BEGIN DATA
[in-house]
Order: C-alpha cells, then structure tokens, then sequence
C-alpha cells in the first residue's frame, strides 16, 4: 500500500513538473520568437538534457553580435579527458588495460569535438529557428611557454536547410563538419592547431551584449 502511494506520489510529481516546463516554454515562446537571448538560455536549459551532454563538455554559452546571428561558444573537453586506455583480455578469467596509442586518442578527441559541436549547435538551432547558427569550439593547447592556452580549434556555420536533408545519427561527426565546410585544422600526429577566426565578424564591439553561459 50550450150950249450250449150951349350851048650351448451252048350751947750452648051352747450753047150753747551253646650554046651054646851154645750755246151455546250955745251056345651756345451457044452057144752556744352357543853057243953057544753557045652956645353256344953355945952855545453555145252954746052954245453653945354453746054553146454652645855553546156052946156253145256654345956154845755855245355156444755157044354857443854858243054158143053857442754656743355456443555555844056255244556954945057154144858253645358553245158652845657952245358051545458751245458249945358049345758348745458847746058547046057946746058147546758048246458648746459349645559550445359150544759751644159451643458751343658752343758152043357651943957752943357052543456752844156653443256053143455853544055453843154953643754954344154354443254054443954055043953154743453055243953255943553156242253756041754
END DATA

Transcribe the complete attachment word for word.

[in-house]
Order: C-alpha cells, then structure tokens, then sequence
C-alpha cells in the first residue's frame, strides 16, 4: 500500500513538473520568437538534457553580435579527458588495460569535438529557428611557454536547410563538419592547431551584449 502511494506520489510529481516546463516554454515562446537571448538560455536549459551532454563538455554559452546571428561558444573537453586506455583480455578469467596509442586518442578527441559541436549547435538551432547558427569550439593547447592556452580549434556555420536533408545519427561527426565546410585544422600526429577566426565578424564591439553561459 50550450150950249450250449150951349350851048650351448451252048350751947750452648051352747450753047150753747551253646650554046651054646851154645750755246151455546250955745251056345651756345451457044452057144752556744352357543853057243953057544753557045652956645353256344953355945952855545453555145252954746052954245453653945354453746054553146454652645855553546156052946156253145256654345956154845755855245355156444755157044354857443854858243054158143053857442754656743355456443555555844056255244556954945057154144858253645358553245158652845657952245358051545458751245458249945358049345758348745458847746058547046057946746058147546758048246458648746459349645559550445359150544759751644159451643458751343658752343758152043357651943957752943357052543456752844156653443256053143455853544055453843154953643754954344154354443254054443954055043953154743453055243953255943553156242253756041754